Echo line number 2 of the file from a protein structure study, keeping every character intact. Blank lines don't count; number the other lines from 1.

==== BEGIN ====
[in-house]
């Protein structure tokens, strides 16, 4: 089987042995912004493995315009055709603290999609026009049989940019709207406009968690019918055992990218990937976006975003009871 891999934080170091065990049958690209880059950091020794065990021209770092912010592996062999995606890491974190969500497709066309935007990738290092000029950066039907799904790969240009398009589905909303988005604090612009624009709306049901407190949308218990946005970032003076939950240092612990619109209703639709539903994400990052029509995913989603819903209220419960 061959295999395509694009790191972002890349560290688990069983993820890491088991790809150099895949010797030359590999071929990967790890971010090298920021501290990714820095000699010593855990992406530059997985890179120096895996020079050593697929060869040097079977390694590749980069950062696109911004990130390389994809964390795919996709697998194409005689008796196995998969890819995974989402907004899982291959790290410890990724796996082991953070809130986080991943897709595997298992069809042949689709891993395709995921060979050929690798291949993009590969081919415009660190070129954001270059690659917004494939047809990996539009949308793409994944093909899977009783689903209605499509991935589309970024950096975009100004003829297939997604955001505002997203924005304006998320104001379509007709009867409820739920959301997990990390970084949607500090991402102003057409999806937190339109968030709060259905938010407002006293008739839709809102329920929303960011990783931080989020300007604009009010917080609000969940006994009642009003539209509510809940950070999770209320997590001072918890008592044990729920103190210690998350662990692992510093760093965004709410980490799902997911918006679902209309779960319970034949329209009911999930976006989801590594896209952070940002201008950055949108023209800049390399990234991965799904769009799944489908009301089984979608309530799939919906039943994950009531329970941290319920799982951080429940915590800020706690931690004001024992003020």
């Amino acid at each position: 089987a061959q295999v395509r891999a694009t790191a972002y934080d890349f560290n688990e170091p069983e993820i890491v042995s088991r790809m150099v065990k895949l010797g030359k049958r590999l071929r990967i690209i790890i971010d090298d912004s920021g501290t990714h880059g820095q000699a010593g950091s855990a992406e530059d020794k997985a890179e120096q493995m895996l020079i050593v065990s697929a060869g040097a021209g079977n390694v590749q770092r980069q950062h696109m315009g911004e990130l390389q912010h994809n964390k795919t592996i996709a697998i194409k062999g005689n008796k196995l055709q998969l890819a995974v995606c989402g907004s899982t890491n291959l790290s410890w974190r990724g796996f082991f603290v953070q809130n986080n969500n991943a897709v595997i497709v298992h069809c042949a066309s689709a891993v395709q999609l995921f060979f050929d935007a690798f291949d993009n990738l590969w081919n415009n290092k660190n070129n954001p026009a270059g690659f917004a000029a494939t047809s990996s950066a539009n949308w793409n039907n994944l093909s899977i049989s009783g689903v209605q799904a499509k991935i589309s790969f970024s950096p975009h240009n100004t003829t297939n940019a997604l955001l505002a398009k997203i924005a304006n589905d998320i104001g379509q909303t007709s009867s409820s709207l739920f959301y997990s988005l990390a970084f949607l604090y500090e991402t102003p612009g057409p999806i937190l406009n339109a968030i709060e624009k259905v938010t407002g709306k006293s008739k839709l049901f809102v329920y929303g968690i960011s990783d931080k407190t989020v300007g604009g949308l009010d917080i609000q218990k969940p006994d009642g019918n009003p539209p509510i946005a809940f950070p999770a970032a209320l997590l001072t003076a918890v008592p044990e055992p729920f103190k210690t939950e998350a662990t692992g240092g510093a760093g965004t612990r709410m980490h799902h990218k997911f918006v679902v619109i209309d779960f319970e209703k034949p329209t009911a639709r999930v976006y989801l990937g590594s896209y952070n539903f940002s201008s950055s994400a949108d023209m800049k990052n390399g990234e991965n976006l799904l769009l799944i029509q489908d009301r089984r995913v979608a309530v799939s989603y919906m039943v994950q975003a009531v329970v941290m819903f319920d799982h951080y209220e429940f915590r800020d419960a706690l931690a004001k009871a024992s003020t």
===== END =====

């Protein structure tokens, strides 16, 4: 089987042995912004493995315009055709603290999609026009049989940019709207406009968690019918055992990218990937976006975003009871 891999934080170091065990049958690209880059950091020794065990021209770092912010592996062999995606890491974190969500497709066309935007990738290092000029950066039907799904790969240009398009589905909303988005604090612009624009709306049901407190949308218990946005970032003076939950240092612990619109209703639709539903994400990052029509995913989603819903209220419960 061959295999395509694009790191972002890349560290688990069983993820890491088991790809150099895949010797030359590999071929990967790890971010090298920021501290990714820095000699010593855990992406530059997985890179120096895996020079050593697929060869040097079977390694590749980069950062696109911004990130390389994809964390795919996709697998194409005689008796196995998969890819995974989402907004899982291959790290410890990724796996082991953070809130986080991943897709595997298992069809042949689709891993395709995921060979050929690798291949993009590969081919415009660190070129954001270059690659917004494939047809990996539009949308793409994944093909899977009783689903209605499509991935589309970024950096975009100004003829297939997604955001505002997203924005304006998320104001379509007709009867409820739920959301997990990390970084949607500090991402102003057409999806937190339109968030709060259905938010407002006293008739839709809102329920929303960011990783931080989020300007604009009010917080609000969940006994009642009003539209509510809940950070999770209320997590001072918890008592044990729920103190210690998350662990692992510093760093965004709410980490799902997911918006679902209309779960319970034949329209009911999930976006989801590594896209952070940002201008950055949108023209800049390399990234991965799904769009799944489908009301089984979608309530799939919906039943994950009531329970941290319920799982951080429940915590800020706690931690004001024992003020």